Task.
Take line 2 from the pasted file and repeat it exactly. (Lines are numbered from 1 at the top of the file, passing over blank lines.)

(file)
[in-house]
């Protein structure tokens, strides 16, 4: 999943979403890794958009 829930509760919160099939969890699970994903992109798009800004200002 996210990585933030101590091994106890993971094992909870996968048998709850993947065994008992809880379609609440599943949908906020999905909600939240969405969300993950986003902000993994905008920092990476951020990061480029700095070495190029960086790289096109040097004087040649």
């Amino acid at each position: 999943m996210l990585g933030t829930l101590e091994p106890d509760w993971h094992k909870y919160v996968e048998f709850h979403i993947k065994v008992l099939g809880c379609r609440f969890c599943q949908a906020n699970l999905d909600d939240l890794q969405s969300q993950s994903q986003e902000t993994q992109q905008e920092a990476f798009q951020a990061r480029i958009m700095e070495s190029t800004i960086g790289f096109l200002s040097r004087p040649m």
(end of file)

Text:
């Protein structure tokens, strides 16, 4: 999943979403890794958009 829930509760919160099939969890699970994903992109798009800004200002 996210990585933030101590091994106890993971094992909870996968048998709850993947065994008992809880379609609440599943949908906020999905909600939240969405969300993950986003902000993994905008920092990476951020990061480029700095070495190029960086790289096109040097004087040649």